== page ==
Buying your first home is exciting – but first-time buyer mistakes are bound to happen when you’ve never done it before.
Of course, an estate agent, your solicitor and mortgage adviser can help answer questions when you’re buying a property. But it’s easy to forget to ask questions as there is so much to remember.
If you’ve never bought property before, don’t worry, you’re not alone. Figures show that in 2021, the number of first-time buyers doubled.
There were 98% more first-time buyers in 2021 as there were in 2020. Another report shows that sales to first-time buyers are at a 19-year high.
So if you’re one of those people wondering about how to make your first property purchase a smooth process, here are a few tips…
4 first-time buyer mistakes to avoid
Don’t end up homeless
This may sound dramatic, but it’s more likely to be an inconvenience. And it can be avoided! If you’re renting, you maybe thinking about when to give notice. Whatever you do, don’t do so until you are 100% sure of your exchange date.
These dates can and do change. Giving notice too early could mean you end up with nowhere to go if your landlord has already let your current home.
While paying rent at the same time as your first mortgage payment sounds worrying, it could be easier than staying with parents. Apart from the inconvenience, you’ll have to pay for removals twice or you may need to rent storage for your furniture, which could be just as expensive.
Always factor in the chance of delays! In property buying, they’re pretty common.
If your first property isn’t a new-build then you may well end up as part of a chain. This means the people you’re buying from maybe buying and the people they are buying from could be buying, too. As a result, you’re bottom of the chain! This could mean you have to be patient while all those people ahead of you get legal matters organised. It will be worth it in the end, just don’t expect to be moving within a month of having your offer accepted.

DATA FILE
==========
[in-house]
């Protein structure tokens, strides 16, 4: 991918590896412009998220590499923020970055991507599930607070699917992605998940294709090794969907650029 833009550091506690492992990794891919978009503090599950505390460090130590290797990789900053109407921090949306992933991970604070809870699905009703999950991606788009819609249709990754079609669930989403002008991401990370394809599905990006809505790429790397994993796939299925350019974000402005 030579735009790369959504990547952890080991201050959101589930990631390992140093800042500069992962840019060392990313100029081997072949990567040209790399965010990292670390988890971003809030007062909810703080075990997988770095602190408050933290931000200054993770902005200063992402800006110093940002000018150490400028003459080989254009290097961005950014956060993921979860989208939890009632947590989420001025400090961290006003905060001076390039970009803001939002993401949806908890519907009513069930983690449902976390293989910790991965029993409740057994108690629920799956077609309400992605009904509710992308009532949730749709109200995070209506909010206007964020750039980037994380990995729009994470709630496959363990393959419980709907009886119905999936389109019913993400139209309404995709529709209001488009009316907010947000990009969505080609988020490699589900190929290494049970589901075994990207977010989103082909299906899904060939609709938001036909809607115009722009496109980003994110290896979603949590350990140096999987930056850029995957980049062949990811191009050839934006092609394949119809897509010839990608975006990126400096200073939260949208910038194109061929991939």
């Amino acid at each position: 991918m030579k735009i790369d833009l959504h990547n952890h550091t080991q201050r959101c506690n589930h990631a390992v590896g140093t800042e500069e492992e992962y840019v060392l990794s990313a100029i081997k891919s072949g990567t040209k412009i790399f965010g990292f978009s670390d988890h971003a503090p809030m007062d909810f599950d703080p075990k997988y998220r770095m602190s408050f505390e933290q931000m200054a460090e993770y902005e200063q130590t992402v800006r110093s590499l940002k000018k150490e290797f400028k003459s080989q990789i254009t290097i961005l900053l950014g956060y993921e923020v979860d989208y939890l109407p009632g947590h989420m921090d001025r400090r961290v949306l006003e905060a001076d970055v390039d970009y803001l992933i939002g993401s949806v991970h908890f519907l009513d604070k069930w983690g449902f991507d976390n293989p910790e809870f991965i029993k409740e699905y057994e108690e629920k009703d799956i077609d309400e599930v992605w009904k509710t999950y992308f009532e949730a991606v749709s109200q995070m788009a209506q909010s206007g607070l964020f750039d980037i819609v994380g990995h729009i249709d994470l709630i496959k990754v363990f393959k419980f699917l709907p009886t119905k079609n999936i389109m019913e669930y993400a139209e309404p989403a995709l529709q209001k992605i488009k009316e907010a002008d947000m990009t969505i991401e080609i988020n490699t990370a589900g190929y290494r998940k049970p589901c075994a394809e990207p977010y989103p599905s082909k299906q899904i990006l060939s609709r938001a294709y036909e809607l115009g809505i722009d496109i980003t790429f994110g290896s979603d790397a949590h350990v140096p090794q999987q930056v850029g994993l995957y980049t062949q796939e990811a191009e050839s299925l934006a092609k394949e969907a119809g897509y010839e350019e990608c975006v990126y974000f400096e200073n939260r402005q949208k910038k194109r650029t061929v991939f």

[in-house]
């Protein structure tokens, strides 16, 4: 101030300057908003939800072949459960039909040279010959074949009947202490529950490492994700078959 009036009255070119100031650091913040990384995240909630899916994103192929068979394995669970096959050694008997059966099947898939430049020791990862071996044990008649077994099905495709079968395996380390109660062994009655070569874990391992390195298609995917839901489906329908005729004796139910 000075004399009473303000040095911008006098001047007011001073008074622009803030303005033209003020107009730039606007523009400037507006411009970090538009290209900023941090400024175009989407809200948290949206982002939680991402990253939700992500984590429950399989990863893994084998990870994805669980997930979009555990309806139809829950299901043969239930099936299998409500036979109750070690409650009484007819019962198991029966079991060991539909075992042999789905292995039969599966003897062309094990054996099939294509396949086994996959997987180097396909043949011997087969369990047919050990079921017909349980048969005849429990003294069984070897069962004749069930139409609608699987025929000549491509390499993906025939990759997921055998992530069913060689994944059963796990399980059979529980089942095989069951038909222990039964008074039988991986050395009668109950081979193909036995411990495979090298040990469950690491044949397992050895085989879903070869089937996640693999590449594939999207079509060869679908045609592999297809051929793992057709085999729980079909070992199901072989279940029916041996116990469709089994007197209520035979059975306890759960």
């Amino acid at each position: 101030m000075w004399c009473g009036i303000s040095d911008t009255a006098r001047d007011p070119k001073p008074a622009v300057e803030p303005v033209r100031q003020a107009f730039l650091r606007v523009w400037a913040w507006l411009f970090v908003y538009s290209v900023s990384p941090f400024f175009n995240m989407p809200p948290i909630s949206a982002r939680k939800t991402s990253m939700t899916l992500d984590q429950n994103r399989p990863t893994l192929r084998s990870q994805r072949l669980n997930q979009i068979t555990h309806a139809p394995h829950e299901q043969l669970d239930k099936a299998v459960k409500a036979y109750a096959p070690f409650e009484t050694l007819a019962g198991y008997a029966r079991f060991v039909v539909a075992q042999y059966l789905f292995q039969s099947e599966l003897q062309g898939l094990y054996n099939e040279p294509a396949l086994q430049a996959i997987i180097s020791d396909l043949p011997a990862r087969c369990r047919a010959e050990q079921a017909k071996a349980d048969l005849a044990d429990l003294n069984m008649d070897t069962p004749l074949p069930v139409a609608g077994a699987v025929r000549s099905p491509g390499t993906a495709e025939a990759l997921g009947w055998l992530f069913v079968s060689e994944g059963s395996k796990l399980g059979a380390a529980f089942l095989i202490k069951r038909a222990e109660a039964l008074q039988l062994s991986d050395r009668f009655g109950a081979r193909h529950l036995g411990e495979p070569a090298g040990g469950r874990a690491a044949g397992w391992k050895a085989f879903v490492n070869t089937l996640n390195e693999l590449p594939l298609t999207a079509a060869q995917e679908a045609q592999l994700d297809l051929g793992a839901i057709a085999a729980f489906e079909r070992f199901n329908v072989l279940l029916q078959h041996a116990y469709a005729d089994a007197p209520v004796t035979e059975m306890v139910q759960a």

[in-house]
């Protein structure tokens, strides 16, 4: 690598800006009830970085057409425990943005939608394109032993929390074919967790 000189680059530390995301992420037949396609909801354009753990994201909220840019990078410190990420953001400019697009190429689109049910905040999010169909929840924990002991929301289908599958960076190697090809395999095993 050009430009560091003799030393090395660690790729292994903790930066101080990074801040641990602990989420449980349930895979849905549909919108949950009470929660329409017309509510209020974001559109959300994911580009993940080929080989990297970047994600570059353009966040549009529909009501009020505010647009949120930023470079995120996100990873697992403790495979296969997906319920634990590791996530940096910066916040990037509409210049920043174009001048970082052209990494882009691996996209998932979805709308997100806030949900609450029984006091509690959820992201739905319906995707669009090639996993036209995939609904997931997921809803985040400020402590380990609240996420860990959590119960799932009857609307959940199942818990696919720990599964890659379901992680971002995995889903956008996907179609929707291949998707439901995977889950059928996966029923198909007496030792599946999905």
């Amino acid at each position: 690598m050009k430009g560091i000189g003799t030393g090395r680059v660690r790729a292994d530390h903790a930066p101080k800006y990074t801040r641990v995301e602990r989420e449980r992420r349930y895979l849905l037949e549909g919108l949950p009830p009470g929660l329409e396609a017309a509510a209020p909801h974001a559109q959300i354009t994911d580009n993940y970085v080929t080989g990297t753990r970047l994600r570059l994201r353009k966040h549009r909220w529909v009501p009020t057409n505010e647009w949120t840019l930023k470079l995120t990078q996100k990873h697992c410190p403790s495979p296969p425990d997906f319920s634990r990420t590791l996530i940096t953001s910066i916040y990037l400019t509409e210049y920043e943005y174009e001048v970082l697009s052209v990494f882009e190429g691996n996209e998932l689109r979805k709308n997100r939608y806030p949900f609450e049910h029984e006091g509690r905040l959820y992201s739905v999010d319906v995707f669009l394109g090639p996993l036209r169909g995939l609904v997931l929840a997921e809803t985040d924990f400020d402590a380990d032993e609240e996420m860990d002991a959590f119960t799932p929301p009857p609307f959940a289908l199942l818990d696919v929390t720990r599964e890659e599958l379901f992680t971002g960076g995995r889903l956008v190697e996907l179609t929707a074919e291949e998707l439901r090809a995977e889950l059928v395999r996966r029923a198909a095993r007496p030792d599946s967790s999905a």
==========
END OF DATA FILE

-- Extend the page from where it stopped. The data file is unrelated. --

Looking for a house before a mortgage
Buying a new property is exciting, but get things in order before you get too excited. You need to speak to a mortgage adviser first to make sure you know how much you can afford.
There’s more to a mortgage than just what you think you can afford! Getting excited about houses in a price range above what a mortgage lender will give you may leave you disappointed.
Mortgages are available from brokers, such as The Mortgage Dog, banks, building societies and other lenders. Here’s why we think you should use a mortgage broker.
Not considering all the costs
Getting everything into place before your first mortgage payment is just a small part of the story! You won’t just have to pay fees to solicitors, there will also be searches to pay for. Searches are part of the solicitor’s job but not always included in the quote for fees, they maybe quoted separately.
Searches check that your property isn’t in the centre of a planned motorway or has historical issues.
Many first-time buyers don’t budget for these legal costs, so make sure you do or you could end up struggling as you start out. Other costs that you may overlook include:
- Buildings insurance. You need to pay to insure the building as a legal part of the agreement with your mortgage lender. Make sure you budget.
- Council tax. Everyone who owns or rents a property pays council tax. If you’ve been renting, you’ll be used to it. But remember if you’re moving to another area or the house is in a higher band to your rental property, you need to budget for that.
- Valuation fee. Your mortgage lender needs to assess the value of the property so they can assess what they will offer you. The valuation can cost between £150-£1,500 depending on the property’s value.
- Surveyors fees. A surveyor needs to check to ensure the property is safe and to report any issues. For a basic home condition survey, expect to pay around £250.
Racking up credit or applying for credit
Having a good credit record is essential to ensure you secure a mortgage offer. So don’t decide to buy or lease a car or max out your credit card on a holiday a few weeks or months before applying for a mortgage.
Lenders look at your buying decisions, and if you’re not careful with credit, you maybe told you can’t have a mortgage.
Here’s all you need to know about why your credit history matters.
If you’re a first-time buyer looking for advice, please don’t hesitate to get in touch with our team.
Here’s a very important thing first-time buyers should remember: Your home may be repossessed if you do not keep up repayments on your mortgage
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